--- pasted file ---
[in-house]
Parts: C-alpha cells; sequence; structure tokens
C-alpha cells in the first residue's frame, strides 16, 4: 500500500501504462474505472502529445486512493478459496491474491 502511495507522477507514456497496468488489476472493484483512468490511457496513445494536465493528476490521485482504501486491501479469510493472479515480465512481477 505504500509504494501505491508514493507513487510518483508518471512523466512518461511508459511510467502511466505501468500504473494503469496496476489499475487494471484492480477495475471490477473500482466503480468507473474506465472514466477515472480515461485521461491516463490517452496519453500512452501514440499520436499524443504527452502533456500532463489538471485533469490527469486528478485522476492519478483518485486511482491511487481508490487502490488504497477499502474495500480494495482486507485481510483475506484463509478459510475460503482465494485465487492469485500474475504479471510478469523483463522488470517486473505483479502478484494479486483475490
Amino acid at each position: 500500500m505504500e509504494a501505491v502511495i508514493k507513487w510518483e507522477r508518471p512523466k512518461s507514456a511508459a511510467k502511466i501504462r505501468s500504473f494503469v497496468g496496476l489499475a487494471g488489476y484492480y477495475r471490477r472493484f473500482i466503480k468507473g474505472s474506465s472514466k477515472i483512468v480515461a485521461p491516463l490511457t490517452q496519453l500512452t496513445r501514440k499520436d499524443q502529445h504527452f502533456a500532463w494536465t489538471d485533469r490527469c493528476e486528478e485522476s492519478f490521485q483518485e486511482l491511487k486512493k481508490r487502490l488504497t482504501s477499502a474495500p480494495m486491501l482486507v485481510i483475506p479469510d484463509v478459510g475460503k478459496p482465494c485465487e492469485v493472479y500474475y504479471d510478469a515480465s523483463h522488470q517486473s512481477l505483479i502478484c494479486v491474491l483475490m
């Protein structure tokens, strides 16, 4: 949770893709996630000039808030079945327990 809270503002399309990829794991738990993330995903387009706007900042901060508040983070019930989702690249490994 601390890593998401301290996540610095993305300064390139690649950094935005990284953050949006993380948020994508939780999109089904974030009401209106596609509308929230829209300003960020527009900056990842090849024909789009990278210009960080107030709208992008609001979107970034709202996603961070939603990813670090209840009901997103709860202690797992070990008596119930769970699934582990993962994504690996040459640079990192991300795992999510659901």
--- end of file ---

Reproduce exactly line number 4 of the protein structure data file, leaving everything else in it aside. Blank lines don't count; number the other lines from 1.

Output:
Amino acid at each position: 500500500m505504500e509504494a501505491v502511495i508514493k507513487w510518483e507522477r508518471p512523466k512518461s507514456a511508459a511510467k502511466i501504462r505501468s500504473f494503469v497496468g496496476l489499475a487494471g488489476y484492480y477495475r471490477r472493484f473500482i466503480k468507473g474505472s474506465s472514466k477515472i483512468v480515461a485521461p491516463l490511457t490517452q496519453l500512452t496513445r501514440k499520436d499524443q502529445h504527452f502533456a500532463w494536465t489538471d485533469r490527469c493528476e486528478e485522476s492519478f490521485q483518485e486511482l491511487k486512493k481508490r487502490l488504497t482504501s477499502a474495500p480494495m486491501l482486507v485481510i483475506p479469510d484463509v478459510g475460503k478459496p482465494c485465487e492469485v493472479y500474475y504479471d510478469a515480465s523483463h522488470q517486473s512481477l505483479i502478484c494479486v491474491l483475490m